The federal judge coordinating the cases of some 200 Guantanamo Bay detainees challenging their long-term confinement gave hints on Wednesday that he may re-shape somewhat how those cases are to be handled by more than a dozen other federal judges. The most likely point of change, it appeared, would be some relaxation of the government’s duty to search widely throughout an array of intelligence and other agencies for information that would help the detainees in their challenges.

At the same time, however, Senior U.S. District Judge Thomas F. Hogan seemed not inclined to make wholesale revisions that would seriously compromise the detainees’ chances of defending themselves against further captivity.  And Hogan did not react favorably to the government’s alternative suggestion that he send the entire controversy over the shape of the detainee cases up to the D.C. Circuit Court, saying that might require another four years to get the cases decided finally.

Even as it is, the judge suggested that, at best, the detainees cases could be decided altogether by no sooner than next spring or summer. A Justice Department lawyer indicated it might be by the end of the summer — more than a year after the Supreme Court’s June 12 decision giving the detainees’ a constitutional right to go to court to challenge their captivity (Boumediene v. Bush).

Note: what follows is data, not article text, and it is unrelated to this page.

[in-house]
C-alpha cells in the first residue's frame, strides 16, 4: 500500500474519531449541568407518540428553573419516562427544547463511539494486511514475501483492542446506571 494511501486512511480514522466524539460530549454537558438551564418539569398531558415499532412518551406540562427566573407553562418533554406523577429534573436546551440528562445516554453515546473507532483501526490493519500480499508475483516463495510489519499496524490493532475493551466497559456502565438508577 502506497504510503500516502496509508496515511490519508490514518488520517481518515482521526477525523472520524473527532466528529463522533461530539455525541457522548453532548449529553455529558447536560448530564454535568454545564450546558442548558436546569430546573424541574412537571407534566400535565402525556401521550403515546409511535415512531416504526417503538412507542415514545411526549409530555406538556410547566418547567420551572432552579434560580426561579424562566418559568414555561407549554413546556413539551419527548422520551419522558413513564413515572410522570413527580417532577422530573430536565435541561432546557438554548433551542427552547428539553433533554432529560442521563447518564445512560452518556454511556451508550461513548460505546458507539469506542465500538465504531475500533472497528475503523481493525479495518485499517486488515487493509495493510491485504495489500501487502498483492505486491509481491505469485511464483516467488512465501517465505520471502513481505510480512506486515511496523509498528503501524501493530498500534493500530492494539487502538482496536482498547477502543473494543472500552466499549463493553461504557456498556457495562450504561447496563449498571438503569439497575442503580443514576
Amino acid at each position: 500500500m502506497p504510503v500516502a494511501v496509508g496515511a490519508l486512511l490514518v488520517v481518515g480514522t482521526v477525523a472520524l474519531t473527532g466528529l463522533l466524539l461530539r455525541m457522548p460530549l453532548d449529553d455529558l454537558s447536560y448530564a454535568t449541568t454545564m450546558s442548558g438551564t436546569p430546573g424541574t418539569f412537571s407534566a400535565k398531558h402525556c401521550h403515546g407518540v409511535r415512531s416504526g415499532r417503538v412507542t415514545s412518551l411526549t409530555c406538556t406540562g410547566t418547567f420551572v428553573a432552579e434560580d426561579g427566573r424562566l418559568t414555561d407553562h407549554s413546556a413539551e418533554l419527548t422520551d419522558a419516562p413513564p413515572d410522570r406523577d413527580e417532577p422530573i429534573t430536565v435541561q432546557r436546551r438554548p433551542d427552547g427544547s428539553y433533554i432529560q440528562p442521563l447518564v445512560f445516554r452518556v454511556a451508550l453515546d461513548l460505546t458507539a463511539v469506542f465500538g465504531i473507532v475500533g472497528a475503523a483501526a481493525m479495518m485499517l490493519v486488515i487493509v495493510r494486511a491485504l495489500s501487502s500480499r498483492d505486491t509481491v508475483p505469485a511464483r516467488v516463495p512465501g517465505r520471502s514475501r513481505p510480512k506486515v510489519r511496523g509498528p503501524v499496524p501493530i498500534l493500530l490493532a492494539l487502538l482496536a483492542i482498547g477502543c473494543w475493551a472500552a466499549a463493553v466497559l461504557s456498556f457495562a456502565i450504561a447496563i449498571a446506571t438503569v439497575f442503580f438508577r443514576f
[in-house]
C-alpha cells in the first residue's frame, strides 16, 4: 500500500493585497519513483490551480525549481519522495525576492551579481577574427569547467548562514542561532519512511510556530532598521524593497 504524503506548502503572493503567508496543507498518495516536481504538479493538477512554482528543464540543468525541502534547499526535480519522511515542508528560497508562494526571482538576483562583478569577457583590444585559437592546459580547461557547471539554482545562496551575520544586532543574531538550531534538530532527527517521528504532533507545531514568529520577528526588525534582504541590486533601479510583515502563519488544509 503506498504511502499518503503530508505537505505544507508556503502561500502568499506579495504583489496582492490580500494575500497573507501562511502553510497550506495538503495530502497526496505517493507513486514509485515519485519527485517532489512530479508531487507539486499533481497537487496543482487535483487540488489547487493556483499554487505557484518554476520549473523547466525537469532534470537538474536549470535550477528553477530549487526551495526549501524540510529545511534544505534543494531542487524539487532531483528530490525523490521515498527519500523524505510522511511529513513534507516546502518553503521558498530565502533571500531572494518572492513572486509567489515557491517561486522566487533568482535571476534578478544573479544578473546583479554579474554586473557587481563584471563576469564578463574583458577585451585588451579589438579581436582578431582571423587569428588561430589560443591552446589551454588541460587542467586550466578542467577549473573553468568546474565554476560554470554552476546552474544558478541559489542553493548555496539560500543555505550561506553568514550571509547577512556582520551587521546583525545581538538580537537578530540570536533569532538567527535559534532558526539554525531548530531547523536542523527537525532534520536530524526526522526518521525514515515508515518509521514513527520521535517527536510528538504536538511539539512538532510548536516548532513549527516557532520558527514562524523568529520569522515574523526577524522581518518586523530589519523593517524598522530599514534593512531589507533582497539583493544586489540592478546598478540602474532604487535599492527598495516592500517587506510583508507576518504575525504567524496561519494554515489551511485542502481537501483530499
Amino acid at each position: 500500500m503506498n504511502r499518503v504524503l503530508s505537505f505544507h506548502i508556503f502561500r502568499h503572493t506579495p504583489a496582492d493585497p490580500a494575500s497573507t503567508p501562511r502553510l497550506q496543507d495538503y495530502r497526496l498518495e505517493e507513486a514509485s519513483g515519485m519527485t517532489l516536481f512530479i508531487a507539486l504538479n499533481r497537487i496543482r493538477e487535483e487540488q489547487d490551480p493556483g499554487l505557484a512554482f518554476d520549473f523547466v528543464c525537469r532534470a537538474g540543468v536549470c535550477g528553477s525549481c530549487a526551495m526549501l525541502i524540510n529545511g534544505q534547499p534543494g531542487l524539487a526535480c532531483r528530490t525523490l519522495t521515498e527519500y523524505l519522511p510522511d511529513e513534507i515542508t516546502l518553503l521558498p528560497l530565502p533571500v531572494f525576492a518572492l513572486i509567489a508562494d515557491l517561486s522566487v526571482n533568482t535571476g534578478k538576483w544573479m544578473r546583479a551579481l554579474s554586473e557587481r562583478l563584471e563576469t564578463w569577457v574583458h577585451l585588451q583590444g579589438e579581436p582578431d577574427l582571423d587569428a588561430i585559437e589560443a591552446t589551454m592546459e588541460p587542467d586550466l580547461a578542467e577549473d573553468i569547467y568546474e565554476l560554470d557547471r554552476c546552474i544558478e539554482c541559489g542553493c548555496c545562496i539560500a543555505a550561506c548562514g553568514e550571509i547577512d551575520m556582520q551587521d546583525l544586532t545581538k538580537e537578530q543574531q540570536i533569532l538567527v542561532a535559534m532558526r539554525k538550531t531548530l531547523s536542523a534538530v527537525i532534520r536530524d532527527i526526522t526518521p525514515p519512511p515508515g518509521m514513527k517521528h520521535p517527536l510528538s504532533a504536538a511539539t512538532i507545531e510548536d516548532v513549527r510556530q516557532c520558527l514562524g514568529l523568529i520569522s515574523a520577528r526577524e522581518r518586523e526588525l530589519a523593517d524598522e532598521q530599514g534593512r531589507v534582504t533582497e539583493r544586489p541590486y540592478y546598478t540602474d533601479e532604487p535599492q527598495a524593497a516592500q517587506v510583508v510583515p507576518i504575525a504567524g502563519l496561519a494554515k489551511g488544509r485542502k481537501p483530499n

At one point near the end of the one hour, 40-minute hearing, Judge Hogan raised the prospect that six months of work by judges and lawyers to work out ways to implement the Supreme Court’s Boumediene decision might come to nothing. Without directly mentioning President-elect Barack Obama and his thoughts about closing Guantanamo Bay entirely, Hogan said “one thing that concerns” him is that a shift of the detainees to the U.S. could take away the Washington federal courts’ authority to decide the habeas cases.